ST LOUIS – Fifteen-year-old Alex Silies holds two milestone patient titles – the first surgery patient at The Mercy Center for Performance Medicine & Specialty Care and the first Mercy patient to receive a new type of ACL implant to speed recovery.
Silies, a high school freshman on his varsity soccer team, was playing for his club team in April when an injury sidelined him. After a trip to urgent care, he followed up with an orthopedic doctor and learned he would need surgery.
Mercy Clinic Orthopedic Surgeon Dr. David Irvine, chief of the division of orthopedic surgery at Mercy Hospital St. Louis, was Silies’ surgeon and the first in the area to use a BEAR® Implant, a new type of ACL repair.
The BEAR, which stands for Bridge Enhanced ACL Restoration, procedure uses a sponge-like material containing the patient’s own blood to fill the gap in the torn ACL. Held in place with stitching, the BEAR starts the healing process and creates a bridge for the ligament to regenerate native cells. Within eight weeks, the body absorbs the implant and replaces it with new, natural tissue that gets stronger over time, versus previous implants that are permanent.
Dr. Irvine explained that ACL tears are in the knee joint where synovial fluid, the joint lubricant, can prevent clotting and keep the ligament from healing. Other techniques, such as ACL reconstruction, involve harvesting ligaments from other parts of the body which can increase pain and can result in a longer recovery.
“The new implant will protect the area during healing so we can repair the tears more anatomically,” Dr. Irvine said. “Early studies are promising, showing faster recovery of muscle strength and higher patient satisfaction regarding return-to-sports readiness.”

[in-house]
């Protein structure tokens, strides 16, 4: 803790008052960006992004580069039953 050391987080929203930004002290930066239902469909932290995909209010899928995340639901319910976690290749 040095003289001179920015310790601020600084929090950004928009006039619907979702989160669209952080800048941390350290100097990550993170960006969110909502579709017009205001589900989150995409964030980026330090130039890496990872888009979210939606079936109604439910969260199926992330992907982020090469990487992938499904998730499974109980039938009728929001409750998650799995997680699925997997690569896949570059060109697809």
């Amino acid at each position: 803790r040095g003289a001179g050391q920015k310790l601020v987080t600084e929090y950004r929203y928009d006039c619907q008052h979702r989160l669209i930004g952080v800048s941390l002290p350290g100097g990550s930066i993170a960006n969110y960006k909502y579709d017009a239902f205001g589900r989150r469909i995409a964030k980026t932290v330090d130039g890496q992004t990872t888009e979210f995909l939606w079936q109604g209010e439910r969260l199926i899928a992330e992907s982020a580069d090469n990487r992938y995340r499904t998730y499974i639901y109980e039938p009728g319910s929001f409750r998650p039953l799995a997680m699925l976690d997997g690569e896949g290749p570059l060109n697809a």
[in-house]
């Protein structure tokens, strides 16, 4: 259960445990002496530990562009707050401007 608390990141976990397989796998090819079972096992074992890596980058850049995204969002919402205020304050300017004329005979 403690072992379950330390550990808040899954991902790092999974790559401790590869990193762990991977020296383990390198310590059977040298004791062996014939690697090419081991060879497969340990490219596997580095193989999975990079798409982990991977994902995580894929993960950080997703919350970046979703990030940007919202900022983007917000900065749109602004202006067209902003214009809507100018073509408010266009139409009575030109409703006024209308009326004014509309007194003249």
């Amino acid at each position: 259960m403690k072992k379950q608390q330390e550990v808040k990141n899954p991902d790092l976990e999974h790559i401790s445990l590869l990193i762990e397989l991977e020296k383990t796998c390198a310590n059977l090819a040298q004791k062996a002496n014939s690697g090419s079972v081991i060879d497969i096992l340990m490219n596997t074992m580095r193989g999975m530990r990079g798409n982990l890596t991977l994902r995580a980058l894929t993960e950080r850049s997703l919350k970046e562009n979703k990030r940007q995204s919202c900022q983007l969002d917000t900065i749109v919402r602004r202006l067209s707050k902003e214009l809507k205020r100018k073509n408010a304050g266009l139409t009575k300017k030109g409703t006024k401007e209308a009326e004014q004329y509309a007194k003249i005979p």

“It was a whirlwind after the urgent care visit,” said Michelle Silies, Alex’s mom. “We met Dr. Irvine and had an MRI scheduled the same day, with surgery scheduled quickly after.”
For patients to be considered candidates for the new technique, surgery needs to occur within 50 days of the injury, and enough ACL tissue must remain to adhere to the new implant.
“Dr. Irvine made us feel very comfortable, sharing his own sports injury story with Alex. He walked us through the new procedure and, of course, Alex did his own research,” Michelle said. “Being the first patient in the new Mercy building was a bit surreal. From his surgery team to those who greeted us at the door, everyone made such a big deal about him.”
Alex, who has been playing soccer since age 3, recently started physical therapy at the Mercy Center for Performance Medicine and can’t wait to get back on the field with his teammates.